The Legacy of Martin Luther King's "I Have a Dream" Speech

“I have a dream…” One of the most famous speeches ever to slip from one’s lips. Not only is this speech full of inspiration and hope, but is also a portrait artistically designed with rhetorical skills. Let’s take a moment and analyze the work of one of America’s greatest speeches that had such a great impact. Martin Luther King Jr. gave this speech to a group of civil rights marchers as a protest for all citizens to have equal civil rights.

The “I have a dream” speech had ethos, pathos, and figurative language that helped brighten the speech.

Martin Luther King Jr. worked a very big ethos throughout his speech that helped him win credibility, and many people would take the words he spoke more seriously and concerning. Ethos is a very powerful rhetoric tool if used correctly, and King used ethos to his advantage. An example of ethos that he said in his “I have a dream” speech is “I have a dream that one day every valley shall be exalted, every hill and mountain shall be made low, the rough places will be made plain, and the crooked places will be made straight, and the glory of the Lord shall be revealed, and all flesh shall see it together.

” This quote from King is very similar to a verse from the bible in Isaiah 40: 4-5. This means King wanted to accomplish what God wanted which is valued a lot by his audience, so that would give him credibility.

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Also, he quoted a line from another famous speech (The Gettysburg Address) given by America’s sixteenth president, Abraham Lincoln. “Five score years ago.” This is also an example of ethos because he is making other references to famous speeches that speak for the good, so referring to it also speaks for the good. Last, King makes a reference to the US constitution “Life, liberty, and the pursuit of happiness.” This is a very good example of ethos because he seems well educated and proud of the base where his country was being formed. Which is also valued by his peers since the speech was given at the Lincoln Memorial in Washington DC.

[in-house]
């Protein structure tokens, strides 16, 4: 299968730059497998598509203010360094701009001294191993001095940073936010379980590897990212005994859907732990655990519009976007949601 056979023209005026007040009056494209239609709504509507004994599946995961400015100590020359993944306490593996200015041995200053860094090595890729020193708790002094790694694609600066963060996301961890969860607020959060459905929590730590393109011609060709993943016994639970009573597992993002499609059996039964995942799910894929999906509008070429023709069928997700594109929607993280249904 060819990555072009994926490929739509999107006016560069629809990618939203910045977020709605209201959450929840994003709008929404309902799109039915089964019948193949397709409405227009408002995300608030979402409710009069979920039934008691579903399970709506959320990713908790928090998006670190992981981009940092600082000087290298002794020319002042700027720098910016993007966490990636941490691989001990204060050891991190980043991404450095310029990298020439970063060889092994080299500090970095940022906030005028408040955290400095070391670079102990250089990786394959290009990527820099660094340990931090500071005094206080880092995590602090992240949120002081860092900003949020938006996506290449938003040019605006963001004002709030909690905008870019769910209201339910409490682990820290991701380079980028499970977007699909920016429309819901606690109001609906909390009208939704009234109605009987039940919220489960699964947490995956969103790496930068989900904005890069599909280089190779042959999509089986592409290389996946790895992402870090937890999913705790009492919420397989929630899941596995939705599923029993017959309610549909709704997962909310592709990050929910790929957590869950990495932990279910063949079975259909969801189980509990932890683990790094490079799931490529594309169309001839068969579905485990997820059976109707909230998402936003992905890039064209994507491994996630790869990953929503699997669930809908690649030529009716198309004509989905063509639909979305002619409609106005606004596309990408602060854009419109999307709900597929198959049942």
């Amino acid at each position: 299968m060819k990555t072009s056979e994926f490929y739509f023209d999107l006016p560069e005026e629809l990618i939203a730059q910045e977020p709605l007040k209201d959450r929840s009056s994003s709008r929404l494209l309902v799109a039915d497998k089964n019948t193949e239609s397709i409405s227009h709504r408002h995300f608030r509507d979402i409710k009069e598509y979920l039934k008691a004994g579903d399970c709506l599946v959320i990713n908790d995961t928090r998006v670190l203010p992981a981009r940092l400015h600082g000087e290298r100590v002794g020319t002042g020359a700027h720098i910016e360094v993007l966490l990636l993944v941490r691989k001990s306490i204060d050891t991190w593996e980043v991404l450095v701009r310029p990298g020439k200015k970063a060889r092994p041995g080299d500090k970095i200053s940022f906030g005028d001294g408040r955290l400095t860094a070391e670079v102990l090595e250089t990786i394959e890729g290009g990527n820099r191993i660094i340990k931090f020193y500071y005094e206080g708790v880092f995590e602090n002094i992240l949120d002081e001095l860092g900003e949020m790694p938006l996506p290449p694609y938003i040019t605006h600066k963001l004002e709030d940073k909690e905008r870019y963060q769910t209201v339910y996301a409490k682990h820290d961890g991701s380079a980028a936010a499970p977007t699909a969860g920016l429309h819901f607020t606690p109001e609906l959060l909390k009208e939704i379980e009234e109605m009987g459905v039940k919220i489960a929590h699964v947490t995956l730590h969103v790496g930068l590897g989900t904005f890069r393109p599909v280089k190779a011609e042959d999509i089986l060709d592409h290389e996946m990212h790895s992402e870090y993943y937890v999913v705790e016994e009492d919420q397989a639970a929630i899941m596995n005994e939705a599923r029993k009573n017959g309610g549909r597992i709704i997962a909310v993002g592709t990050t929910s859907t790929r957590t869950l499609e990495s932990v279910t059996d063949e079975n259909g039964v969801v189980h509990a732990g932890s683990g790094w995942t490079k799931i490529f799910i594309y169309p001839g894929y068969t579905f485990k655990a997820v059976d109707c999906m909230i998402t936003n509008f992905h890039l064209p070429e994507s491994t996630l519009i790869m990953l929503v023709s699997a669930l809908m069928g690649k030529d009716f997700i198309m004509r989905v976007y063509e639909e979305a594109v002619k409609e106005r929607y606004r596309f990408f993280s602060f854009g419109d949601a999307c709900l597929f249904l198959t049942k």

Next, pathos another key element to getting the audience feeling the emotion you want them too. Many people feel ways based on their emotion and Martin Luther King Jr. does a good job making the crowd feel sympathy for those that don’t get equal treatment because their skin color is different. King says in his speech “I have a dream that my four children will one day live in a nation where they will not be judged by the color of their skin, but by the content of their character.” This is a great example of pathos because they pity King because he wished his kids wouldn’t be treated differently because of their skin color and other parents would understand they want the same thing for their children, so by feeling the emotion they agree with King.

Last, Figurative language which can make imagery in your mind and make even the slowest things interesting. Martin Luther King Jr. has lots of examples and different kinds of figurative language in his speech. “I have a dream” and “let freedom ring” which are both mentioned at the beginning and end of many paragraphs. These are examples of an anaphora which is a type of figurative language. Next, is alliteration which is the repetition of similar words, King used a lot of alliteration throughout his speech. “The sweltering summer.” Last, A metaphor is comparing two things which the king also used often. “It came as a joyous daybreak to end the long night of their captivity.”

To conclude, Martin Luther King Jr. was an artist at rhetoric using ethos, pathos, and figurative language to connect and persuade his audience to take a stand for his protest. Though they are more different styles he used these are the ones that come up the most and most important. Remember this all started with “I have a dream…”

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The Legacy of Martin Luther King's "I Have a Dream" Speech. (2020, Sep 13). Retrieved from

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